Convention Draws Fire for Spending

ST. LOUIS, Mo. (KMOX) – A big bash under the Arch might seem the ideal St. Louis experience for out-of-towners, but one taxpayer watchdog is bashing last Saturday’s party.

The Convention and Visitors Commission is hosting a visiting group of convention planners, hoping to draw future conventions to the city. However, taxpayer advocate Tom Sullivan says the $750,000 maximum budget for the opening event hit citizens where it hurts.

“By anybody’s standards, $750,000 is a lot of money for a party,” Sullivan says. “I mean, Donald Trump doesn’t spend that kind of money.”

This price tag only covers the opening night festivities for the convention. CVC President Kitty Ratcliffe says the commission paid $100,000 for entertainer Michael McDonald’s concert alone. She says more costs added up when security, food and set-up were all taken into account.

Ratcliffe notes that $250,000 of the funds is coming from out-of-towners through the St. Louis County hotel-motel tax, which is earmarked to promote tourism. She also says that many corporate sponsors chipped in for the convention.

Even with this aid, Sullivan says the price tag is simply too high.

“Obviously if you’re going to have entertainment, if you’re going to have food, if you’re going to have drinks, there are going to be some costs involved – but how they can get it up to three-quarters of a million dollars, I don’t know,” he says.

Earlier estimations from the CVC say the convention could attract as much as $187 million for St. Louis in future event bookings, provided the visitors are pleased with the city. But Sullivan remains skeptical of this plan.

“If you assume that it’s a good idea to entertain this particular group to try to impress them, I think you could do it for a lot less,” Sullivan says.

The convention wraps up tomorrow.

Copyright KMOX Radio.

  • Frost Williams

    Considering that Los Angeles hosted ASAE last year, and in one-years time, they have confirmed close to $50 million in future convention business, I see this as money very well-spent for the entire St. Louis hospitality industry and community as a whole.

  • B

    If the upside for the event is $187 mil in future economic impact for our region, then it looks like a pretty good return on investment.

    When you consider the fact that the entertainment cost was only $150 per concert attendee ($750k divided by 5000 attendees), that’s very reasonably priced entertainment for an evening out in the city to attend an unique event.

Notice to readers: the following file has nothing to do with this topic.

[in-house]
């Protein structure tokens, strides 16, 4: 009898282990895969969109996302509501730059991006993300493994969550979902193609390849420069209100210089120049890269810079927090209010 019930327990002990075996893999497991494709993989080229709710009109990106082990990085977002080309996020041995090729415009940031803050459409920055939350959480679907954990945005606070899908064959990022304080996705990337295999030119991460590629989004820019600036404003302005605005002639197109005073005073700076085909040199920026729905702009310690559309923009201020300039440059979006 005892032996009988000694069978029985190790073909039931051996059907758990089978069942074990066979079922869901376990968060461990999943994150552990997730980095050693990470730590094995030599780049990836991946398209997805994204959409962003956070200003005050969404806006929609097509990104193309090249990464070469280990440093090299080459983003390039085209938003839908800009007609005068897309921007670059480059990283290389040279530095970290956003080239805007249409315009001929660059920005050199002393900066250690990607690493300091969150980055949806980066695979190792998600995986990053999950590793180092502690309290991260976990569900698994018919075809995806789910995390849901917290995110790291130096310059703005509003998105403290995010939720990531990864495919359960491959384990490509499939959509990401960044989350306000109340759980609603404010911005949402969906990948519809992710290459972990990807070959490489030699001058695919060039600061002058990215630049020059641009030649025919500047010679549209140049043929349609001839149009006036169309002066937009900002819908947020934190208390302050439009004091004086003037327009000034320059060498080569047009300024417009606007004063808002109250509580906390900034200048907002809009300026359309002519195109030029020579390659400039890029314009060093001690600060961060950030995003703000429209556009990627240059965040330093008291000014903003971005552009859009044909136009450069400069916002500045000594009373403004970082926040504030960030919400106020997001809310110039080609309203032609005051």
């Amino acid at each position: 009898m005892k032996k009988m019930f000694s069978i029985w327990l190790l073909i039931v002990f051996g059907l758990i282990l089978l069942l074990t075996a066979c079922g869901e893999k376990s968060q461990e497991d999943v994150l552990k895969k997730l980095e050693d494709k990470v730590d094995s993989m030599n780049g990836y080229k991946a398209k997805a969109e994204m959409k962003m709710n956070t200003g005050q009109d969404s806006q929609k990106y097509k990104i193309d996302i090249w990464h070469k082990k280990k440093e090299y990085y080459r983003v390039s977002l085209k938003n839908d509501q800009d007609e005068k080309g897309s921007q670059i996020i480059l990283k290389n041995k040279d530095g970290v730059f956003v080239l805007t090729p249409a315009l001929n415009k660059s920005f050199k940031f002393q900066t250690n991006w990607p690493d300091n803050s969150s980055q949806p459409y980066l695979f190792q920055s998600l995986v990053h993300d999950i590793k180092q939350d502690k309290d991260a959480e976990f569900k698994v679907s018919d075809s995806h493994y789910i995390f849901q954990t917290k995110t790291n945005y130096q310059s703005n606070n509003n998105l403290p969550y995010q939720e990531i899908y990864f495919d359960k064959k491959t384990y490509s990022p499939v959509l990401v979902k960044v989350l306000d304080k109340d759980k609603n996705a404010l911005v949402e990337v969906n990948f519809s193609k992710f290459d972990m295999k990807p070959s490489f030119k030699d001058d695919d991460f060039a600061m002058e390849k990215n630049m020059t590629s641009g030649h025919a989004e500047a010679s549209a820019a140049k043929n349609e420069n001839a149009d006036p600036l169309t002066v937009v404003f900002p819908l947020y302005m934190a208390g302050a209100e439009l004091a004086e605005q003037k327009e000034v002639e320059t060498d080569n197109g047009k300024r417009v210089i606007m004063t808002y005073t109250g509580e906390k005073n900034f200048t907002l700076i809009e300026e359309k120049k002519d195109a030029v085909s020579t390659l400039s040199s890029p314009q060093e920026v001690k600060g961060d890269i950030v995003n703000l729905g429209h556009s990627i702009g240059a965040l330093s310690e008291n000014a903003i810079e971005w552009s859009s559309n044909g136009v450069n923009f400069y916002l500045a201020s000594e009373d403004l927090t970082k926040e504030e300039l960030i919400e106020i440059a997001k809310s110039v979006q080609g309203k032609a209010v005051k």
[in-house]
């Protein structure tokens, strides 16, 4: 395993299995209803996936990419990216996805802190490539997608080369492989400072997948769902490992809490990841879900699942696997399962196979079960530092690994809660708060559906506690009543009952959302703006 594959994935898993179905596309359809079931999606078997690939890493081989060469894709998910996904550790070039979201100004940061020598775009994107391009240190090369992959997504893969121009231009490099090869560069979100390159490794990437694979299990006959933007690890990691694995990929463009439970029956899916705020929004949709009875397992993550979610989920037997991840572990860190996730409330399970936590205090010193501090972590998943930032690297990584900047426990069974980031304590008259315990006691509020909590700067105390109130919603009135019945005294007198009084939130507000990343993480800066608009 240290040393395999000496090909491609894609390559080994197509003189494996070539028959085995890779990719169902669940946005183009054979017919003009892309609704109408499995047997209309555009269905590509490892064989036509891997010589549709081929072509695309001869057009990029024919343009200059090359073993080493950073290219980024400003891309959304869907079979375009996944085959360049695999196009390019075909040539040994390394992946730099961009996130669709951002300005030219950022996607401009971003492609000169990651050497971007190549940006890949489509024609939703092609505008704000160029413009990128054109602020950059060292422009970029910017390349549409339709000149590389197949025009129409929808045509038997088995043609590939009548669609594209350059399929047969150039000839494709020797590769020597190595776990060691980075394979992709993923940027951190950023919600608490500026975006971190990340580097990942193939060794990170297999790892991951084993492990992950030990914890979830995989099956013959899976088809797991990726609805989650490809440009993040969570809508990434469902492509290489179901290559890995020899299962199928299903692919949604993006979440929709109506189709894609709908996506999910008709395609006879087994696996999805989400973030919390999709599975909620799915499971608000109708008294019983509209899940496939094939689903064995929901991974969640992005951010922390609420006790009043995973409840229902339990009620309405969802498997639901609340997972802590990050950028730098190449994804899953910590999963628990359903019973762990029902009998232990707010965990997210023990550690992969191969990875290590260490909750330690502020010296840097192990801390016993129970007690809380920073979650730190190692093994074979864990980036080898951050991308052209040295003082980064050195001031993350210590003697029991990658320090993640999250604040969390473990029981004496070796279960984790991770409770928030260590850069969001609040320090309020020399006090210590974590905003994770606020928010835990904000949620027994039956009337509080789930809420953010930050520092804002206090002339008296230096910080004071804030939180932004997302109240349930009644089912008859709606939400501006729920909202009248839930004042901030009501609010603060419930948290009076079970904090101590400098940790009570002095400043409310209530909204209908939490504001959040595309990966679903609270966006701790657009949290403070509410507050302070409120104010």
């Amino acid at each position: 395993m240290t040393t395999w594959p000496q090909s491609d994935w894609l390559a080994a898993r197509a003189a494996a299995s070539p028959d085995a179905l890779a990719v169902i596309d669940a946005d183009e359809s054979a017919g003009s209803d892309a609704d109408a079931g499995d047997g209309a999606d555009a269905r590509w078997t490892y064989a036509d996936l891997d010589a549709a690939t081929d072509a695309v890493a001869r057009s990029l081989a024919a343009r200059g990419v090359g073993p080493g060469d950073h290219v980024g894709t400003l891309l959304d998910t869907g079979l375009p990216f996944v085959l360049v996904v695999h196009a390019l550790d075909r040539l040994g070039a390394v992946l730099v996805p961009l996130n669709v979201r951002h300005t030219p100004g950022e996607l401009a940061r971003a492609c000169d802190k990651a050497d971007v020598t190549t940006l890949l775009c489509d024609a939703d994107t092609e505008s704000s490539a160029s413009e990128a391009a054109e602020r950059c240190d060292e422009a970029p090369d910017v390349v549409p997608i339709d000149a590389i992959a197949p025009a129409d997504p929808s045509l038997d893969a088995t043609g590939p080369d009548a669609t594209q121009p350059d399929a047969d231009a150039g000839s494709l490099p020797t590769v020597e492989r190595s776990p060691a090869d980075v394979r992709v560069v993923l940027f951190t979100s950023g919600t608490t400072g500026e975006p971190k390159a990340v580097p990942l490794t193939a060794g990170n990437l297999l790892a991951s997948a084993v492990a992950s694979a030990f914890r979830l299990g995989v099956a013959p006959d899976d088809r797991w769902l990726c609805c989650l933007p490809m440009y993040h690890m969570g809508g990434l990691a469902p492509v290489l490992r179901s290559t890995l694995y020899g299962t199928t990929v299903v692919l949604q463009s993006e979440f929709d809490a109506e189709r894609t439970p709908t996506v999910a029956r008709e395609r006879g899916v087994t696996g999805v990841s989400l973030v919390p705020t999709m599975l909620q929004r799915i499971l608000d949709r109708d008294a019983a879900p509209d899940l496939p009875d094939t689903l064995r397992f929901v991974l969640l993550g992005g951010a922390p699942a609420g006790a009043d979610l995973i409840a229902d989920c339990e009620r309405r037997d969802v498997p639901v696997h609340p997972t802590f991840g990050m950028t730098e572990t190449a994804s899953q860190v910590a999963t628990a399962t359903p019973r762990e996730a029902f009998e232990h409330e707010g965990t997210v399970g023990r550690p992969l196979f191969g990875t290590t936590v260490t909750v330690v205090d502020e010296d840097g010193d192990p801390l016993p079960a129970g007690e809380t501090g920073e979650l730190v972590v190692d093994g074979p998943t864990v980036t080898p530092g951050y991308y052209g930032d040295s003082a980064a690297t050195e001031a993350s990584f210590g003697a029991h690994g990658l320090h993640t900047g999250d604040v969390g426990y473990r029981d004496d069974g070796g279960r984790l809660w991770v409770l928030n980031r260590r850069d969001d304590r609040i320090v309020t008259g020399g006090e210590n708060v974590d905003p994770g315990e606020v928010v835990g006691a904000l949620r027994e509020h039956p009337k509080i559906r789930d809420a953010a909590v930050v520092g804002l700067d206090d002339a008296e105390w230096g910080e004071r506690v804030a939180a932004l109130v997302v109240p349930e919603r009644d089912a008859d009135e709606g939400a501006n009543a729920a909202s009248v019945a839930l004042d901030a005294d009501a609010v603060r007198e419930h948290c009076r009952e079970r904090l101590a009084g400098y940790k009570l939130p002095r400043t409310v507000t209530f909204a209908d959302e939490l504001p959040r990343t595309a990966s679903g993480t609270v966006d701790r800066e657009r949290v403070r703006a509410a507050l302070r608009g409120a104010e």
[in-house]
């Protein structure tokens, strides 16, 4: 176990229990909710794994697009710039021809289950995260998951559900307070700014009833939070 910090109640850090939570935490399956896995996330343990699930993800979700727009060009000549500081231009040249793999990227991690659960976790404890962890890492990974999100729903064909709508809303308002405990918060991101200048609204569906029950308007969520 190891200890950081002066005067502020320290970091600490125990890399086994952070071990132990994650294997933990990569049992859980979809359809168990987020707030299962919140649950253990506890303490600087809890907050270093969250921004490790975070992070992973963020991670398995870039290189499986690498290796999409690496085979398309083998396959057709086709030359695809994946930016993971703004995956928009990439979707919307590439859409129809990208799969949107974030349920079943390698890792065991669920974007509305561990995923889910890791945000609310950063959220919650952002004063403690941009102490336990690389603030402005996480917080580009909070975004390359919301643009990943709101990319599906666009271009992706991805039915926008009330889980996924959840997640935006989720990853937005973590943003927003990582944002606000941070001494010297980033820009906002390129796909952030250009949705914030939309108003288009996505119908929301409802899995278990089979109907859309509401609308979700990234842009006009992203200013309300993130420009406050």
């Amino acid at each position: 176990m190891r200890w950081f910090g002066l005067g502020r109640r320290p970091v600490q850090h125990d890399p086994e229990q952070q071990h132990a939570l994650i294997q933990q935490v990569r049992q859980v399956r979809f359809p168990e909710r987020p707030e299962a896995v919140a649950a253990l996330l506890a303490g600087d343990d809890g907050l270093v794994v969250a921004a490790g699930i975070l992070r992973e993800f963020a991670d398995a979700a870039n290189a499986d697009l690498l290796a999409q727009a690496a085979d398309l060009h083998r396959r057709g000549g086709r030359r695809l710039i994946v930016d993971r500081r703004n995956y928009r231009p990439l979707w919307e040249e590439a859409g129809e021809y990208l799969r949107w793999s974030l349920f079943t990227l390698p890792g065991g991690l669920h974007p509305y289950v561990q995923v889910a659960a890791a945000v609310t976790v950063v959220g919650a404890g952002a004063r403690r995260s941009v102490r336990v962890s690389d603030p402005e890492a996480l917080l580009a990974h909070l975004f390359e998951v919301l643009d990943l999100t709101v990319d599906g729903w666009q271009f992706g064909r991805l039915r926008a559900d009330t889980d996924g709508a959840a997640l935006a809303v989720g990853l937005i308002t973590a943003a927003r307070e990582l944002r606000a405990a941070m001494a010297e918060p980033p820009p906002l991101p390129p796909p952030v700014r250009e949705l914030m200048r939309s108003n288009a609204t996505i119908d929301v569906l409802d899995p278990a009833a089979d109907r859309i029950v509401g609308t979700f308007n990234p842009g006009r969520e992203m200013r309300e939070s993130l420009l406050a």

An event, remember, that was open to the public and served as a nice welcome to a group of folks who hopefully have a few good reasons to return to STL in the future.

  • Phil Bruno

    As a resident, I’m happy to see that tourism leaders are taking the steps necessary to reduce my tax burden by collecting more taxes from meeting and event delegates. It takes money to make money and if this investment will yield the kind of return noted in the story, then I’m all for it.

  • Len Toenjes

    Our region really needs to make positive investments of this type to build a polish a positive image for our community. I have high praise for the way that our local leaders made this investment in a positive future for our city. We can not afford not to undertake these types of projects.

  • Linda Raynes

    We should have been concerned if our city had NOT invested in this event and meeting. As an attendee, I can say there is a lot of great buzz about St. Louis from my fellow association executives. The investment the city is making is minor – very minor – compared to the potential benefit.

    The CVC and the city, as well as the hospitality and association communities in the region, have done a terrific job and should be commended.

  • Anthony Lancia

    Funds have been invested to spark future investment. If you want low risk and low return, spend less money. The CVC did their homework and invested a good amount to receive a larger return. ASAE convention participants have a track record of praising and revisiting a city or trash talking and not returning to a city. I would like their praise and their future business.

  • Ed Golterman

    Parties under the Arch have so ‘run their course’ and not what impresses decision-makers especially for wintertime conventions, Downtown performing arts centers-under one roof, with multiple choices-at minimum. St. Louis offered the best for decades. Is Ratdcliffe taking them through Kiel Opera House? And, the greatest outdoor theater in America?.It opened in time for an international Ad Club’s convention. Knocked their socks off. Is she taking them to MUNY? The Arch is not a ‘call to action’ to book St. Louis. Kiel and MUNY are. Agree with Sullivan.

  • Denise Hasty

    As a participant in the conference, the buzz amongst the attendees has been very positive about St. Louis. The immensely favorable impression left amongst these 5000+ association executiives will remain in their minds as they plan future meetings of their own individual associations. Those meetings, if brought to St. Louis, will pump more funds into our economy. This is an investment. I beliieve the CVC, the Mayor and the St. Louis County Executive are to be commended for their support of such an influential group of meeting organizers.

  • Nancy Valentine

    The investment the city has made to this event is money well spent to impress key executives that are true decision makers that annually book events across the country. St. Louis has never had this opportunity come to our city before. I commend CVC, St. Louis City and County for putting forth our best showing possible for this influential group. You only get to make a first impression once. I’m proud St. Louis made the most of this opportunity.

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